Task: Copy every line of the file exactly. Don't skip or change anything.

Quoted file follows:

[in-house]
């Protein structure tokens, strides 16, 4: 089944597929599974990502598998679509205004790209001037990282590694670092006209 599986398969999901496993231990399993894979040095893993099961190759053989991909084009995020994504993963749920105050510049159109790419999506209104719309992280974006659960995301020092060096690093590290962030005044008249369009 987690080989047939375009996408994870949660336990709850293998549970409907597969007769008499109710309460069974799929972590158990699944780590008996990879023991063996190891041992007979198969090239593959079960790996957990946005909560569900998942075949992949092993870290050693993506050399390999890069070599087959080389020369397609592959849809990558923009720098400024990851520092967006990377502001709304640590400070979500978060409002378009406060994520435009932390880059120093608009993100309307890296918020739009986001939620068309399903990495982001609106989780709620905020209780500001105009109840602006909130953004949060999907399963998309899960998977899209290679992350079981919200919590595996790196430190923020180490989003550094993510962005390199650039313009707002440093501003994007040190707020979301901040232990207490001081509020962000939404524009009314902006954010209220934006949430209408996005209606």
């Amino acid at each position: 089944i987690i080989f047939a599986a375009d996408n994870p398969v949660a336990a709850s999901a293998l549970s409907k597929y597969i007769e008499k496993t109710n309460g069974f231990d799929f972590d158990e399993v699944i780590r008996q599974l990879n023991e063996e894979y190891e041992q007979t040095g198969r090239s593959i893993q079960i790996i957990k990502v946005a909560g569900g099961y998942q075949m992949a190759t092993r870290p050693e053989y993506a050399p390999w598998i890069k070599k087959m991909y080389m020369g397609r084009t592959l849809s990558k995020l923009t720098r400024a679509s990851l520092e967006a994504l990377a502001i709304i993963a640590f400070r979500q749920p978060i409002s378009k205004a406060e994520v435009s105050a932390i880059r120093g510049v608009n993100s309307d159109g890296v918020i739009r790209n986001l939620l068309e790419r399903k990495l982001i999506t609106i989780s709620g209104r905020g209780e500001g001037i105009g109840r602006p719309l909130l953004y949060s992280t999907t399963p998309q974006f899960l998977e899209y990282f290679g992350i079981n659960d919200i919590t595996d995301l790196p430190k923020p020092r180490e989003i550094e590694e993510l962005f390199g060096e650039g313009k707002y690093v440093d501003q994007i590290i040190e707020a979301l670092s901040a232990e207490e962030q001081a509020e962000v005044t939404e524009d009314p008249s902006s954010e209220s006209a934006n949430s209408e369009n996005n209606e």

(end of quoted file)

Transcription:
[in-house]
């Protein structure tokens, strides 16, 4: 089944597929599974990502598998679509205004790209001037990282590694670092006209 599986398969999901496993231990399993894979040095893993099961190759053989991909084009995020994504993963749920105050510049159109790419999506209104719309992280974006659960995301020092060096690093590290962030005044008249369009 987690080989047939375009996408994870949660336990709850293998549970409907597969007769008499109710309460069974799929972590158990699944780590008996990879023991063996190891041992007979198969090239593959079960790996957990946005909560569900998942075949992949092993870290050693993506050399390999890069070599087959080389020369397609592959849809990558923009720098400024990851520092967006990377502001709304640590400070979500978060409002378009406060994520435009932390880059120093608009993100309307890296918020739009986001939620068309399903990495982001609106989780709620905020209780500001105009109840602006909130953004949060999907399963998309899960998977899209290679992350079981919200919590595996790196430190923020180490989003550094993510962005390199650039313009707002440093501003994007040190707020979301901040232990207490001081509020962000939404524009009314902006954010209220934006949430209408996005209606």
């Amino acid at each position: 089944i987690i080989f047939a599986a375009d996408n994870p398969v949660a336990a709850s999901a293998l549970s409907k597929y597969i007769e008499k496993t109710n309460g069974f231990d799929f972590d158990e399993v699944i780590r008996q599974l990879n023991e063996e894979y190891e041992q007979t040095g198969r090239s593959i893993q079960i790996i957990k990502v946005a909560g569900g099961y998942q075949m992949a190759t092993r870290p050693e053989y993506a050399p390999w598998i890069k070599k087959m991909y080389m020369g397609r084009t592959l849809s990558k995020l923009t720098r400024a679509s990851l520092e967006a994504l990377a502001i709304i993963a640590f400070r979500q749920p978060i409002s378009k205004a406060e994520v435009s105050a932390i880059r120093g510049v608009n993100s309307d159109g890296v918020i739009r790209n986001l939620l068309e790419r399903k990495l982001i999506t609106i989780s709620g209104r905020g209780e500001g001037i105009g109840r602006p719309l909130l953004y949060s992280t999907t399963p998309q974006f899960l998977e899209y990282f290679g992350i079981n659960d919200i919590t595996d995301l790196p430190k923020p020092r180490e989003i550094e590694e993510l962005f390199g060096e650039g313009k707002y690093v440093d501003q994007i590290i040190e707020a979301l670092s901040a232990e207490e962030q001081a509020e962000v005044t939404e524009d009314p008249s902006s954010e209220s006209a934006n949430s209408e369009n996005n209606e």